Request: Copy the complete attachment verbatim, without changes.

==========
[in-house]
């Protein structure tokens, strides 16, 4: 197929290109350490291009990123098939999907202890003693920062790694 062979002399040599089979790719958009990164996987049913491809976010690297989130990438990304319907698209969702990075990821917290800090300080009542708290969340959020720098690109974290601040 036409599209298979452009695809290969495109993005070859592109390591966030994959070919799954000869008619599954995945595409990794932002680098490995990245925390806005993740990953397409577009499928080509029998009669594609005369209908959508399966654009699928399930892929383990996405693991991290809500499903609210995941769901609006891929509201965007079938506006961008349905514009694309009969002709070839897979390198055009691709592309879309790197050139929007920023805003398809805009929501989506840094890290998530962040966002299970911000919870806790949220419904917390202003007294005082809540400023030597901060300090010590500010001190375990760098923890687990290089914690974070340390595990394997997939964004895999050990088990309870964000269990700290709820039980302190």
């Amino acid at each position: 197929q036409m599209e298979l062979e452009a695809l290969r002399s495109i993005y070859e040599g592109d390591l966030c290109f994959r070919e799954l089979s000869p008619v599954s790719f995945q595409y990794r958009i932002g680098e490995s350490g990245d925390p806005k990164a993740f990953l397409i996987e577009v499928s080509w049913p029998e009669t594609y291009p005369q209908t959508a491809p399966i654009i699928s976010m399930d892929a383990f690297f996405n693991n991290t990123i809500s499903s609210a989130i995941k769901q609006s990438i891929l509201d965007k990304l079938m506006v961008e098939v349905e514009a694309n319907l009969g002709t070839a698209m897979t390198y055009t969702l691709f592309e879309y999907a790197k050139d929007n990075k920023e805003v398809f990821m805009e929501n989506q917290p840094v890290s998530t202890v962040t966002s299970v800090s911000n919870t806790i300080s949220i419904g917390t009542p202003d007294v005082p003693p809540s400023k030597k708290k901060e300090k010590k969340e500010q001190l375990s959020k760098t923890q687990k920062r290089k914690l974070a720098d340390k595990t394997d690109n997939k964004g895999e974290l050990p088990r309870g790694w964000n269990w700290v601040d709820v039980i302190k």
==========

[in-house]
């Protein structure tokens, strides 16, 4: 197929290109350490291009990123098939999907202890003693920062790694 062979002399040599089979790719958009990164996987049913491809976010690297989130990438990304319907698209969702990075990821917290800090300080009542708290969340959020720098690109974290601040 036409599209298979452009695809290969495109993005070859592109390591966030994959070919799954000869008619599954995945595409990794932002680098490995990245925390806005993740990953397409577009499928080509029998009669594609005369209908959508399966654009699928399930892929383990996405693991991290809500499903609210995941769901609006891929509201965007079938506006961008349905514009694309009969002709070839897979390198055009691709592309879309790197050139929007920023805003398809805009929501989506840094890290998530962040966002299970911000919870806790949220419904917390202003007294005082809540400023030597901060300090010590500010001190375990760098923890687990290089914690974070340390595990394997997939964004895999050990088990309870964000269990700290709820039980302190």
């Amino acid at each position: 197929q036409m599209e298979l062979e452009a695809l290969r002399s495109i993005y070859e040599g592109d390591l966030c290109f994959r070919e799954l089979s000869p008619v599954s790719f995945q595409y990794r958009i932002g680098e490995s350490g990245d925390p806005k990164a993740f990953l397409i996987e577009v499928s080509w049913p029998e009669t594609y291009p005369q209908t959508a491809p399966i654009i699928s976010m399930d892929a383990f690297f996405n693991n991290t990123i809500s499903s609210a989130i995941k769901q609006s990438i891929l509201d965007k990304l079938m506006v961008e098939v349905e514009a694309n319907l009969g002709t070839a698209m897979t390198y055009t969702l691709f592309e879309y999907a790197k050139d929007n990075k920023e805003v398809f990821m805009e929501n989506q917290p840094v890290s998530t202890v962040t966002s299970v800090s911000n919870t806790i300080s949220i419904g917390t009542p202003d007294v005082p003693p809540s400023k030597k708290k901060e300090k010590k969340e500010q001190l375990s959020k760098t923890q687990k920062r290089k914690l974070a720098d340390k595990t394997d690109n997939k964004g895999e974290l050990p088990r309870g790694w964000n269990w700290v601040d709820v039980i302190k």